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7 Min. Read

What is the Acquisition Method?

What is the Acquisition Method?

The acquisition method is a way of accounting for the purchase of assets. When an organization acquires assets, it must record them as financial statements. This would be at their fair market value. This means that all intangibles and fixed, tangible assets are recorded on the balance sheet. This balance sheet is a record under the name of the organization that purchased them. 

This article will discuss the acquisition method in detail. Topics will include what it is, types of acquisition methods and more. 

Here’s What We’ll Cover:

Acquisition Method Accounting Explained

Types of Acquisition Method

Full vs Purchase Acquisition Method – Which One Should You Use for Accounting Purposes?

The Acquisition Method in Business Combination

The Fair Value in the Acquisition Method

How to Report Acquisitions on Your Balance Sheet?

Key Takeaways

Acquisition Method Accounting Explained

The acquisition method is often used when an organization purchases another company. This only requires the acquiring company to record identifiable assets. It needs to include their fair market values on its balance sheet. It also requires extra reporting of assets and liabilities from both companies. It is recorded in a combined balance sheet. The reason for this is that the two companies must usually merge into one for tax purposes. The acquiring company must combine all its assets with those of the acquired company.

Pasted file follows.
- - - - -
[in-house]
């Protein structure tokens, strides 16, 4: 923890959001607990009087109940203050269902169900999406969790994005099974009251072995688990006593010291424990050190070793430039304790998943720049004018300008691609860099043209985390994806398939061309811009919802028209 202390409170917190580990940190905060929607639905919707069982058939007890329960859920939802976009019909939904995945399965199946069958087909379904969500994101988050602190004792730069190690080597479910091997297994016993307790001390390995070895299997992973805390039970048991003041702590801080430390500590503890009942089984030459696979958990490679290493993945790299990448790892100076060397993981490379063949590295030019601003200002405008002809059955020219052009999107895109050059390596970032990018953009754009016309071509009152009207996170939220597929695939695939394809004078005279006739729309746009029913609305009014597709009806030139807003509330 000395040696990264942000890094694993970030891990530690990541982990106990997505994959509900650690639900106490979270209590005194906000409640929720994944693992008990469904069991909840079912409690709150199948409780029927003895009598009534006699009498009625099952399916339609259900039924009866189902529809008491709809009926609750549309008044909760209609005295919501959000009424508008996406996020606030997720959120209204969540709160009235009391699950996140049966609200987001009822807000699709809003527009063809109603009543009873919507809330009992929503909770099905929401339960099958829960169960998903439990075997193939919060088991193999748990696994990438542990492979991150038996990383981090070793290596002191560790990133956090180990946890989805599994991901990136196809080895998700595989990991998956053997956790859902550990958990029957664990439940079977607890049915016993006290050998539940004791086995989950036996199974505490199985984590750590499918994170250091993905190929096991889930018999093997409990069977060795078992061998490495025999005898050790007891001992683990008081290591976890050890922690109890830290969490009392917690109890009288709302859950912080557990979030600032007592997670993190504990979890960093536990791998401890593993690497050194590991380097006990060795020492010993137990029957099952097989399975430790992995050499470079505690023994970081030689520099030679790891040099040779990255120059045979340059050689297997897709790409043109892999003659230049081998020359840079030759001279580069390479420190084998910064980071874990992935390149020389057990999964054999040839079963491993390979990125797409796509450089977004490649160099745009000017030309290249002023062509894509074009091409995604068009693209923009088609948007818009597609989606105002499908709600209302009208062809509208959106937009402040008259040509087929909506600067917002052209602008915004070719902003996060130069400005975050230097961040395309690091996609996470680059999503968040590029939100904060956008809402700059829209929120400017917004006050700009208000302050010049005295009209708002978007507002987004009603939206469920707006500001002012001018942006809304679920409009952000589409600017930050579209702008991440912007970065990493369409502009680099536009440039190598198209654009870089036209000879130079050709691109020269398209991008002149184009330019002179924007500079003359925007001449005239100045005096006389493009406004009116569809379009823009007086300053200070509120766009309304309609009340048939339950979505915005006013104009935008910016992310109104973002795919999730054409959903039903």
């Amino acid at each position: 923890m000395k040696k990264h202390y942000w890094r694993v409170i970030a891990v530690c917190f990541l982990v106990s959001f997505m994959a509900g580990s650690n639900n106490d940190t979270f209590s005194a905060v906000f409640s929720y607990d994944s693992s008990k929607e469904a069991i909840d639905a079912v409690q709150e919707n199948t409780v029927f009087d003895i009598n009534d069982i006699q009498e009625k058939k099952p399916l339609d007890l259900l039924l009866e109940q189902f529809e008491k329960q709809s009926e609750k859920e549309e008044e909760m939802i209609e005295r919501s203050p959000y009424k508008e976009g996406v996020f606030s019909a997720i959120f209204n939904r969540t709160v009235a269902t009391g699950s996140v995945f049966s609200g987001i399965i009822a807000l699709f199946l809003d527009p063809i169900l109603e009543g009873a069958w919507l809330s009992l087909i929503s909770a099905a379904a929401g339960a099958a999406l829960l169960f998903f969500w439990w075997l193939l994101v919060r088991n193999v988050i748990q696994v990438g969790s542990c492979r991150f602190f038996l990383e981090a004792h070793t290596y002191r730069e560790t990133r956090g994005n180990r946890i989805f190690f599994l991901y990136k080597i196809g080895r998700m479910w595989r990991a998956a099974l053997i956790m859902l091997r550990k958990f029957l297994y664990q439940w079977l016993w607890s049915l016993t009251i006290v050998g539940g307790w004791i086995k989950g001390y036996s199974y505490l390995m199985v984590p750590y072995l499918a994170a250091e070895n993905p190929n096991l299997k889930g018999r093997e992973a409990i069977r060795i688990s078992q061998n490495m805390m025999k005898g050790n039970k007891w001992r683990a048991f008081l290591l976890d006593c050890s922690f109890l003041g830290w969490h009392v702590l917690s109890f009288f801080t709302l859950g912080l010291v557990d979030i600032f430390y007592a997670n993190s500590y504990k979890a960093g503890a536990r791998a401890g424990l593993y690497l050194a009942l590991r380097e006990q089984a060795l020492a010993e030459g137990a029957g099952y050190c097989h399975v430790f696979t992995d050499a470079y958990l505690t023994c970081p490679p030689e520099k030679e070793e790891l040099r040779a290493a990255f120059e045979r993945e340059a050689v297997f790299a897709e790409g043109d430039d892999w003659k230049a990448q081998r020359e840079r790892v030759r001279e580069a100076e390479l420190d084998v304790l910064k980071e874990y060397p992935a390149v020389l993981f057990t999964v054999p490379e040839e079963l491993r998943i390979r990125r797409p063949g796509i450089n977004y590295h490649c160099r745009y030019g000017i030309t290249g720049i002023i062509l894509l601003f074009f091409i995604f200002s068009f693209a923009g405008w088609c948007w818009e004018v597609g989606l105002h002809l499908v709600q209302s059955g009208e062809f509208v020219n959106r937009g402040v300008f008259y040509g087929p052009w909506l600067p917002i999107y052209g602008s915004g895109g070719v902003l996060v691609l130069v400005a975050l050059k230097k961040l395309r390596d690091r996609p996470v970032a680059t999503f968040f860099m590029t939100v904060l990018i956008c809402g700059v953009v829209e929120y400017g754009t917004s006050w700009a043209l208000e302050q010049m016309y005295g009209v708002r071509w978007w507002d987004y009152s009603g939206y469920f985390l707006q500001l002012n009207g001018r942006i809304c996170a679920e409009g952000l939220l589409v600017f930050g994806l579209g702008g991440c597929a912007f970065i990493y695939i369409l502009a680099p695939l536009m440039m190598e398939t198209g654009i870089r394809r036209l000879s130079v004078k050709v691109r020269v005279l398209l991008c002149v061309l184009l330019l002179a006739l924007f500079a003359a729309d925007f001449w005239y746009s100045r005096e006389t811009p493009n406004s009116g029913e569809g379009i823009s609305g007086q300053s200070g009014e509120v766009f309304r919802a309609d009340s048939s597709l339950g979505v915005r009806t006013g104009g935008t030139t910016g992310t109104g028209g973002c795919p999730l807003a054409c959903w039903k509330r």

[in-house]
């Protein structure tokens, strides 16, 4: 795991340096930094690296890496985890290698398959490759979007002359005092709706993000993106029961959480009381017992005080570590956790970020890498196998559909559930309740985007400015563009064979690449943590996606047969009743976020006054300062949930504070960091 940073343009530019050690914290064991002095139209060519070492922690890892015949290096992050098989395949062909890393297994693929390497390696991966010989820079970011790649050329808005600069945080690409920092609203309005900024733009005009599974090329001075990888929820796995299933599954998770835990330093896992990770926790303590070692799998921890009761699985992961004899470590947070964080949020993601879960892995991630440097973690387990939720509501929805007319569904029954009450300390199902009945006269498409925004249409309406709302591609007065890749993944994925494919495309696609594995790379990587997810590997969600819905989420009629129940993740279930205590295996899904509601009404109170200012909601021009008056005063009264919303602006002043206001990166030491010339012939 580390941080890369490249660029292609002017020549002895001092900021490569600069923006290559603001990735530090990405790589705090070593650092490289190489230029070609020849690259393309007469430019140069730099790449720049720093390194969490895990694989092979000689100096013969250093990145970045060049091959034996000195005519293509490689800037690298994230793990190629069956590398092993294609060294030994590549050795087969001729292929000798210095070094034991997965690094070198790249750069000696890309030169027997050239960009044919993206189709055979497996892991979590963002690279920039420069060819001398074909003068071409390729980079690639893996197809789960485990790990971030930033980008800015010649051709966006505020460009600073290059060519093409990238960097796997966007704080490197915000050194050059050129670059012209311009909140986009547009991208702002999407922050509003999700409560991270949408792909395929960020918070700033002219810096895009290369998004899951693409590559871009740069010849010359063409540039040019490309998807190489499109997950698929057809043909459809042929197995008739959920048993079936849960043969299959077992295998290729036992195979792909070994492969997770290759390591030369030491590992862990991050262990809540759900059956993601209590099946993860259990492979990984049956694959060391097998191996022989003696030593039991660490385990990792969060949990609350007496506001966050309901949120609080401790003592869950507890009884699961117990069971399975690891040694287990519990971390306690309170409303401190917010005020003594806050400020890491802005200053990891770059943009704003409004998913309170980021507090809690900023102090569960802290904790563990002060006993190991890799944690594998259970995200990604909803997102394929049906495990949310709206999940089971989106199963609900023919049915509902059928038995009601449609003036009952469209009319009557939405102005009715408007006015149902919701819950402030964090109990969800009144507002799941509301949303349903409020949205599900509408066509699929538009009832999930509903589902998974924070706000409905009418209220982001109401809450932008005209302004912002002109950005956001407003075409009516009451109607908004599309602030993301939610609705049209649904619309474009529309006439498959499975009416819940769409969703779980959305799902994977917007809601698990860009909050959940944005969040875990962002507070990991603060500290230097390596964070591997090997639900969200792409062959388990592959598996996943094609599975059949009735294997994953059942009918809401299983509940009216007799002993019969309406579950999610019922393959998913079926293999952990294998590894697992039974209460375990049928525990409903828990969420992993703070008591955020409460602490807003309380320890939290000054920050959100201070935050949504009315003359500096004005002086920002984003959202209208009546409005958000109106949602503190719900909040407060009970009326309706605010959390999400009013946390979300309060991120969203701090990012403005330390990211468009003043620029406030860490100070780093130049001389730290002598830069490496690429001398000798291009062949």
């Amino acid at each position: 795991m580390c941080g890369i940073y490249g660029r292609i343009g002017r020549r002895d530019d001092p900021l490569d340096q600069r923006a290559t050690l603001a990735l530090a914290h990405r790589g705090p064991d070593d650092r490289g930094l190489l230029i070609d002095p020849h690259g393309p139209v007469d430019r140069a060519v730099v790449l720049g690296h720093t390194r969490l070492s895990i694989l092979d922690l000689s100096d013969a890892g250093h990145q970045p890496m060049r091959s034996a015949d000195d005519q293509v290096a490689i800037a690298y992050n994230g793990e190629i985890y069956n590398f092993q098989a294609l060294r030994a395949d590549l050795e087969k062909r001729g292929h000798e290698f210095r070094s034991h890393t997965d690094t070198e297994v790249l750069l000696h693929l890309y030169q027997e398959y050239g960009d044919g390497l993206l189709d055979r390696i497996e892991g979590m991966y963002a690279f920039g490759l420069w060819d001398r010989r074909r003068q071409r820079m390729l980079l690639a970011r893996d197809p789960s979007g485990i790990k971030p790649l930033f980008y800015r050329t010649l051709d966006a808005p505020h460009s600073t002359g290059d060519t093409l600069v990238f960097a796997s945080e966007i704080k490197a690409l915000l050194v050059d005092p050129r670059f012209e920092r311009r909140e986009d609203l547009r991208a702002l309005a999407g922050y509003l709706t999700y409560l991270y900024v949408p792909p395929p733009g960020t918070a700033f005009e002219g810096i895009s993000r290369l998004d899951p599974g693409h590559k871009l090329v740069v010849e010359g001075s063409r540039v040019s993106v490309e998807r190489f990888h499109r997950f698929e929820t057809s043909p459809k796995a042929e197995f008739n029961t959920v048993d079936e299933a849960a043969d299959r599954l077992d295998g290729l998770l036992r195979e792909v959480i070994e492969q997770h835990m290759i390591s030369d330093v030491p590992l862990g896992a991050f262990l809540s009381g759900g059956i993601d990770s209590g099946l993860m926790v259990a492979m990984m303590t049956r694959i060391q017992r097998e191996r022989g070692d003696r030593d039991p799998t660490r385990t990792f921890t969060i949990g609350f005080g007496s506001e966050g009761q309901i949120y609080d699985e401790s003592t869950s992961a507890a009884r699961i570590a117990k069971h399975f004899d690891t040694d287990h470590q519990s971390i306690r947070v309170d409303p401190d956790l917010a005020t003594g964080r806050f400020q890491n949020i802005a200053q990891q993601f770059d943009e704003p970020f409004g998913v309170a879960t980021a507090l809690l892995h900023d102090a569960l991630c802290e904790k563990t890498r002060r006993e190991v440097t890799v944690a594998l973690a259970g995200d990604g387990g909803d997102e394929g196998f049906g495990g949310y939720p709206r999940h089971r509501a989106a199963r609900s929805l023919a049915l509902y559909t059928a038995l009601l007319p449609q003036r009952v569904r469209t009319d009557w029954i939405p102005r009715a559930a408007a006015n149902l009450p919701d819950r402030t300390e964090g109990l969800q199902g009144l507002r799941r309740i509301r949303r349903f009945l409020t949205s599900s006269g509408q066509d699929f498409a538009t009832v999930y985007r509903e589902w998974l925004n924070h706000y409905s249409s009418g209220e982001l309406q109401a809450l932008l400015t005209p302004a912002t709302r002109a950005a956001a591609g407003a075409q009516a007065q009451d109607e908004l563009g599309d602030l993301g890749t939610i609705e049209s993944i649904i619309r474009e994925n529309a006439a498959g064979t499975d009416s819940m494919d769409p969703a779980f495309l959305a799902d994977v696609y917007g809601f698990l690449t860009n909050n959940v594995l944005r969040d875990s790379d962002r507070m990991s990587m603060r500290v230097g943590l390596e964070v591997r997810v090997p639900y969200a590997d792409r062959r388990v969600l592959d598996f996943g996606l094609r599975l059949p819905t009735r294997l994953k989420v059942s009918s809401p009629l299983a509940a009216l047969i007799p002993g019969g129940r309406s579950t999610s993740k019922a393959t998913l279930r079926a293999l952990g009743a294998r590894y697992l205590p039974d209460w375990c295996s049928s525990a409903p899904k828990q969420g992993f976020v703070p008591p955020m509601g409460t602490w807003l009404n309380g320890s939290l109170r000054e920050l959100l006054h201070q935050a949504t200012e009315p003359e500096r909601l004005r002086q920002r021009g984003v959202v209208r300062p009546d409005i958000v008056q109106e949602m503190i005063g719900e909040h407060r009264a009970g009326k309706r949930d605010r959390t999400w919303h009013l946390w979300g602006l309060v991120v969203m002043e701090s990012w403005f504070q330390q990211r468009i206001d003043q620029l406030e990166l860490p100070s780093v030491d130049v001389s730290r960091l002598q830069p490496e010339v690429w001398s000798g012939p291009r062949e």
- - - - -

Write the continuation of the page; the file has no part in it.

We can use the acquisition method of accounting for the buying of extra assets of a company. Data-dependent acquisition accounting is used in any situation where one company acquires another. It is also used when an organization disposes of a part of its own business, known as an operating segment. Let’s say Company A sold off a division for $60 million. Company A records $60 million on its balance sheet under "assets held for sale."